Mully Chea, 30’s
Current Role: Software IT Consultant
What racial, ethnic, cultural community or communities do you identify with?
Cambodian, Vietnamese and Chinese.
When and how did your family come to the United States? Where were you born?
My parents are survivors of the Khmer Rouge. They conceived me in a refugee camp and at seven months pregnant with me, they were given notice that they can come to the United States.
I was born and raised in Philadelphia, Pennsylvania.
What are the strengths and challenges of being Asian, Asian American, and/or Pacific Islander?
I think the stereotyping of model minority affected my upbringing because even though it was a small community of Asian Americans. I found it very challenging to identify who I truly was because I was not accepted in my own community growing up and felt like an outcast most of my childhood.
What is your proudest accomplishment?
I am first generation Cambodian-American. I am the first person in my immediate family to graduate college - I have a Bachelor of Science in Public Health and a Master of Science in Health Informatics.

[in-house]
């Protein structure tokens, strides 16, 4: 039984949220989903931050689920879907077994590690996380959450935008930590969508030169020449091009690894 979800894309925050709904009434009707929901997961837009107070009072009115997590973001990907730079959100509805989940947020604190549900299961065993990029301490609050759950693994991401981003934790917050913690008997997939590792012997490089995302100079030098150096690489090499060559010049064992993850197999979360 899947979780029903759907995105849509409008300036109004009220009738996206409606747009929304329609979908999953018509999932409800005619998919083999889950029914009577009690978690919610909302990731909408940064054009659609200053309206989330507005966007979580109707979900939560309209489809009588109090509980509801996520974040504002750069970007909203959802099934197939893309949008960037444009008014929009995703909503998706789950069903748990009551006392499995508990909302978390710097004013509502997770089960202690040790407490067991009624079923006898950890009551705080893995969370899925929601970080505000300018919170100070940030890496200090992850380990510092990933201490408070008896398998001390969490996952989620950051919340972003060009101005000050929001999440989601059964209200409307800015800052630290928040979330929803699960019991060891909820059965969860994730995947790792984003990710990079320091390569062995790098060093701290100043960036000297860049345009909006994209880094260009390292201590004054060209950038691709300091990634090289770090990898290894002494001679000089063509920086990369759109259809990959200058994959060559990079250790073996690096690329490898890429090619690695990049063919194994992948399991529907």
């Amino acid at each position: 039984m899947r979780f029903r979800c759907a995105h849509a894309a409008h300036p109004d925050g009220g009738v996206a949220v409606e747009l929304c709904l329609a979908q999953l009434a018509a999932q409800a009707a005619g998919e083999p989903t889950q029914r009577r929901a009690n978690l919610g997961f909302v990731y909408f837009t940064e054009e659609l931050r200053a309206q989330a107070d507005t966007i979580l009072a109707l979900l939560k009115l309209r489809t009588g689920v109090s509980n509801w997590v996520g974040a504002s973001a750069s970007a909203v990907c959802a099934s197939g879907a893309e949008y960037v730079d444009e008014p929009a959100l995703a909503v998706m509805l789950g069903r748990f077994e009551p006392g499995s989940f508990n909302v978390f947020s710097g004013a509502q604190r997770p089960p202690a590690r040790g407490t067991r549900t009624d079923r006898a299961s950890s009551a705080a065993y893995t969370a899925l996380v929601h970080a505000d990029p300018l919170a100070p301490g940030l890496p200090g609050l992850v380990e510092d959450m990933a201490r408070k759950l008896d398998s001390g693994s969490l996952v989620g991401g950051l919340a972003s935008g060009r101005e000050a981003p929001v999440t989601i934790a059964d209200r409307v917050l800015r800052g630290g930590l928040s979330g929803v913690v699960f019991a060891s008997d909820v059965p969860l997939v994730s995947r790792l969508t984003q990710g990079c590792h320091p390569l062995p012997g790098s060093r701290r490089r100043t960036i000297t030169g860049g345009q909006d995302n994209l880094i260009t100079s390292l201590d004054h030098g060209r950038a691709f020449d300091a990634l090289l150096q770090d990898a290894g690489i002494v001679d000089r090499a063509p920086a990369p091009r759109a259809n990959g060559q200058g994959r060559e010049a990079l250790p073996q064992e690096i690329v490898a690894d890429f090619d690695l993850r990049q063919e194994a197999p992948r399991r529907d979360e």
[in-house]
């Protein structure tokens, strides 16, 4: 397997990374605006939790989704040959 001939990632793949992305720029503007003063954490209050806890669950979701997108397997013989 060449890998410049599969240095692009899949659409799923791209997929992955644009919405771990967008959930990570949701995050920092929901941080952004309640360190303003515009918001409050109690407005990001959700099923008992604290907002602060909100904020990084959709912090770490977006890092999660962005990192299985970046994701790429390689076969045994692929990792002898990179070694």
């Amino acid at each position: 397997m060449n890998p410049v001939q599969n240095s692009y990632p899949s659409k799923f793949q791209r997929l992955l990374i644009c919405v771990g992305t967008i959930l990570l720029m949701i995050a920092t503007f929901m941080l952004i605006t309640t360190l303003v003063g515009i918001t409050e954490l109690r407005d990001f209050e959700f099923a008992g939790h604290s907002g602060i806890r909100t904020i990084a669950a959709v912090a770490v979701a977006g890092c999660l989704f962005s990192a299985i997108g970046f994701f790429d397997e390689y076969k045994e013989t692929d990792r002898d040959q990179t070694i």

What is one thing you learned or appreciate from your family growing up?
I learned from my family to never give up and always to keep on trying.
Do you speak your family's native language? Why or why not?
Yes, I do and I speak fluent Khmer. I only spoke Khmer at home and when I went to school, I only spoke English.
What advice do you have for the younger generations in our Asian, Asian American, and Pacific Islander community?
I would suggest to the younger generation to never let your environment dictate what and where you see in yourself in your future. Always be kind to yourself and love yourself first before giving it to others. Being selfish with good intentions and motives.
What gives you the greatest joy in life?
Giving love and kindness and being loved.
Are there any projects you have created that you'd like to share and promote?
"PaTH TO HEALTH diabetes" Newsletter
If you would like to share your voice as a person of color, please read the directions and fill out this form here. All ages, backgrounds, and generations welcome. Thank you!
Who are we?
Asian, Asian American, and Pacific Islander voices in our communities.
This is a section for AAPI specifically because, coming from our Khmer culture, we often feel invisible in various spaces from school to the media.
We want to show the ways in which we are the same and different, and that all of our backgrounds and experiences are valuable to learn and celebrate. Let's uplift each other!
Want to share your voice?
To be featured, read the directions and fill out this form. All ages, backgrounds, and generations welcome.
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